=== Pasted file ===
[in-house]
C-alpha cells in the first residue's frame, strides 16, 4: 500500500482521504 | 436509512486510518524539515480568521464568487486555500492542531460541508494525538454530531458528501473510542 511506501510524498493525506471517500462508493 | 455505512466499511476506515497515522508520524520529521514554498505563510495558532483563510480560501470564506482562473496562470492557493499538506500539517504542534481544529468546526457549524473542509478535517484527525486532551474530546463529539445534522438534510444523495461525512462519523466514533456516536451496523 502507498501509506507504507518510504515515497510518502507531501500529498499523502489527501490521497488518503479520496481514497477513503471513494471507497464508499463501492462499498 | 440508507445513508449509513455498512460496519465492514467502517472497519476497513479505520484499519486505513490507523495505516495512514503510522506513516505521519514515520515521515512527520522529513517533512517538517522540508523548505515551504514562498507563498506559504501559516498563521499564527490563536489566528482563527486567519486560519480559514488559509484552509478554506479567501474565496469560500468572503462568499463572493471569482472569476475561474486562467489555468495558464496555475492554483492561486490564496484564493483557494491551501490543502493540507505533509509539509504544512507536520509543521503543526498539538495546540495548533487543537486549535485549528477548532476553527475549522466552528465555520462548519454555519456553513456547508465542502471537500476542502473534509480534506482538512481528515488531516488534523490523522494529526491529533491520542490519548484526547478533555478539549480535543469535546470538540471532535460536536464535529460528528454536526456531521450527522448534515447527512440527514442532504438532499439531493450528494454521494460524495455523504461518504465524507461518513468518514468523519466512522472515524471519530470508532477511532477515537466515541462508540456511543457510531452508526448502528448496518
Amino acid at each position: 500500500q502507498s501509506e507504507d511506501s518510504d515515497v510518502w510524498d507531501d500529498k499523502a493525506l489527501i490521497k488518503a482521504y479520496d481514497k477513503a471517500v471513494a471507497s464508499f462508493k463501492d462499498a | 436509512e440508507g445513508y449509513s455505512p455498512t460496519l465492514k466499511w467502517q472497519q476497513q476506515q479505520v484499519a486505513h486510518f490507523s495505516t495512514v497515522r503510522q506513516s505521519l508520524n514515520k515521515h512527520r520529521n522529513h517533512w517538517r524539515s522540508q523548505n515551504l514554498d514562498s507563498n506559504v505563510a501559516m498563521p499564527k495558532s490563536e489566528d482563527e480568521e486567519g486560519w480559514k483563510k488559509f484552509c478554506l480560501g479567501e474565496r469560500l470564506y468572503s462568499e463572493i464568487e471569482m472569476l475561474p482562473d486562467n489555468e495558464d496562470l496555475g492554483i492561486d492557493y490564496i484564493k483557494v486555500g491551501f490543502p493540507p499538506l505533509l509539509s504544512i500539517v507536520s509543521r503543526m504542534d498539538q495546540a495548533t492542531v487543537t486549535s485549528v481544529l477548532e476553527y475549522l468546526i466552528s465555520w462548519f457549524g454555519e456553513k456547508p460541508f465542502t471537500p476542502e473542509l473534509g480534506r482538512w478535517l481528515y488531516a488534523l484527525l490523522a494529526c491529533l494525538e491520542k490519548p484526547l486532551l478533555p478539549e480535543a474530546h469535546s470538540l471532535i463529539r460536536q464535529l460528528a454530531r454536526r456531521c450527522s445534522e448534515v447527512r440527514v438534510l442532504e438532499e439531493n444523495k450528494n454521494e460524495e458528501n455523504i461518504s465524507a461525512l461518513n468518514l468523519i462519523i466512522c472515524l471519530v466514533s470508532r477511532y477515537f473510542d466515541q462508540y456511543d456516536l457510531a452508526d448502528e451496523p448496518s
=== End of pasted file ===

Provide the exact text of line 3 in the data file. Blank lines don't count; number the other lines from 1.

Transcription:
Amino acid at each position: 500500500q502507498s501509506e507504507d511506501s518510504d515515497v510518502w510524498d507531501d500529498k499523502a493525506l489527501i490521497k488518503a482521504y479520496d481514497k477513503a471517500v471513494a471507497s464508499f462508493k463501492d462499498a | 436509512e440508507g445513508y449509513s455505512p455498512t460496519l465492514k466499511w467502517q472497519q476497513q476506515q479505520v484499519a486505513h486510518f490507523s495505516t495512514v497515522r503510522q506513516s505521519l508520524n514515520k515521515h512527520r520529521n522529513h517533512w517538517r524539515s522540508q523548505n515551504l514554498d514562498s507563498n506559504v505563510a501559516m498563521p499564527k495558532s490563536e489566528d482563527e480568521e486567519g486560519w480559514k483563510k488559509f484552509c478554506l480560501g479567501e474565496r469560500l470564506y468572503s462568499e463572493i464568487e471569482m472569476l475561474p482562473d486562467n489555468e495558464d496562470l496555475g492554483i492561486d492557493y490564496i484564493k483557494v486555500g491551501f490543502p493540507p499538506l505533509l509539509s504544512i500539517v507536520s509543521r503543526m504542534d498539538q495546540a495548533t492542531v487543537t486549535s485549528v481544529l477548532e476553527y475549522l468546526i466552528s465555520w462548519f457549524g454555519e456553513k456547508p460541508f465542502t471537500p476542502e473542509l473534509g480534506r482538512w478535517l481528515y488531516a488534523l484527525l490523522a494529526c491529533l494525538e491520542k490519548p484526547l486532551l478533555p478539549e480535543a474530546h469535546s470538540l471532535i463529539r460536536q464535529l460528528a454530531r454536526r456531521c450527522s445534522e448534515v447527512r440527514v438534510l442532504e438532499e439531493n444523495k450528494n454521494e460524495e458528501n455523504i461518504s465524507a461525512l461518513n468518514l468523519i462519523i466512522c472515524l471519530v466514533s470508532r477511532y477515537f473510542d466515541q462508540y456511543d456516536l457510531a452508526d448502528e451496523p448496518s